The pioneer of 3D file formats, STL is still quite the celebrity in recent years. Developed by 3D systems in 1987, its use is not limited to 3D printing alone. Rapid prototyping and Computer-aided manufacturing are other sectors that have benefited from its creation.
- It is the most available and widely used 3D file format
- Very simple file format
- Compatible with many 3D printer software and hardware, making it a convenient choice.
- Very popular, means that more online repositories provide 3D models in STL file format
- Relatively lower resolution, but still very high for 3D printing usage
- No representation of color and texture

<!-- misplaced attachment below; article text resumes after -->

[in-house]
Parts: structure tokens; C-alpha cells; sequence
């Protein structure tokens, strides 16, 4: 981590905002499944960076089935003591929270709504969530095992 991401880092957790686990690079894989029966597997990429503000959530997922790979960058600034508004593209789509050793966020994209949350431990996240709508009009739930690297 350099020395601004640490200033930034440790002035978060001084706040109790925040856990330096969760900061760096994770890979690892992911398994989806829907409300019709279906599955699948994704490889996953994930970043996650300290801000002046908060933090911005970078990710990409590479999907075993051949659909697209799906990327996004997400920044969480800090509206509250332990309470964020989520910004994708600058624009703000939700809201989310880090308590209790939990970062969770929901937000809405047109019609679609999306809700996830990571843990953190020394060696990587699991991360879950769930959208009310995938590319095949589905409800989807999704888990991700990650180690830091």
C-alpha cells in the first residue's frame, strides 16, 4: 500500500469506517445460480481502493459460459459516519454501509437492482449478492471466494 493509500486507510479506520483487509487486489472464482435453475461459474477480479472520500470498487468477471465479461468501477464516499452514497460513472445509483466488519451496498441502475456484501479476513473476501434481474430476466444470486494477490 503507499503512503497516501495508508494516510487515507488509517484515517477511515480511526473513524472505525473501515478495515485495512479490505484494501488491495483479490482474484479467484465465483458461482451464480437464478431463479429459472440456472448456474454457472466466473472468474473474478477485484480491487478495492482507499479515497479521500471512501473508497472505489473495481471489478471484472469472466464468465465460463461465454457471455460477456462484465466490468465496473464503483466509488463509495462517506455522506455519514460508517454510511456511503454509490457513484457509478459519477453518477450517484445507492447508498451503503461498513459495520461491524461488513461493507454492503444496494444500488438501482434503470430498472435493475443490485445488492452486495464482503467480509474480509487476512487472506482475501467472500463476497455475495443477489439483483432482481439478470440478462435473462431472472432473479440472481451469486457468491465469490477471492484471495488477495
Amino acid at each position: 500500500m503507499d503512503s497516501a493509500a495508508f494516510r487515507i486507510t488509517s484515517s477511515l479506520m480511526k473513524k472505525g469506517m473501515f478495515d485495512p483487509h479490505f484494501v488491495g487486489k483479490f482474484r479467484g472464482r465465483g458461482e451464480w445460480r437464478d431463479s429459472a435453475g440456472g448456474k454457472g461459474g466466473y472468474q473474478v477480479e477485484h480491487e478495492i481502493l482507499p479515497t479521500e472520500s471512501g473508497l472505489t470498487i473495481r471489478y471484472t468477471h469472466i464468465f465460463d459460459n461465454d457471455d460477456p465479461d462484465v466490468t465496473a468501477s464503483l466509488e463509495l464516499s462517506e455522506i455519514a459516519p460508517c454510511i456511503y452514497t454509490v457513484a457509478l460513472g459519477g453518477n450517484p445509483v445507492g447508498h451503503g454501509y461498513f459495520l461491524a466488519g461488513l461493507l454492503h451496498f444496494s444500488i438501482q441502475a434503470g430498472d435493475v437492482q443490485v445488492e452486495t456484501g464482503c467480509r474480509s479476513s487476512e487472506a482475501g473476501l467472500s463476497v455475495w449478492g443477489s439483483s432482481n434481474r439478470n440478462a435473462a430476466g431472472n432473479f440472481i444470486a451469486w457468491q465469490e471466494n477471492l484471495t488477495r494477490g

- Arbitrary scales and units of length
Designed and developed by the 3MF consortium, they make a bold claim that this new 3D printing format will allow users and companies to “focus on innovation”. Given the features it comes packed with, I also think that they are serious contenders for the best 3D printing file format.
- Stores information for texture and color support in a single file
- Consistency in file translation from physical to digital
- Thumbnails that allow external agents to easily view the contents of a 3MF document.
- Public and private extensions are now possible without compromising compatibility due to the implementation of XML namespaces.
- It is relatively new in the 3D printing sphere. So, it’s not compatible with as many 3D software programs as the STL file format.
- May produce errors when importing into 3D printing software
- It has relative positioning to the CAD software so importing it can require re-positioning.
You can read more on its features here.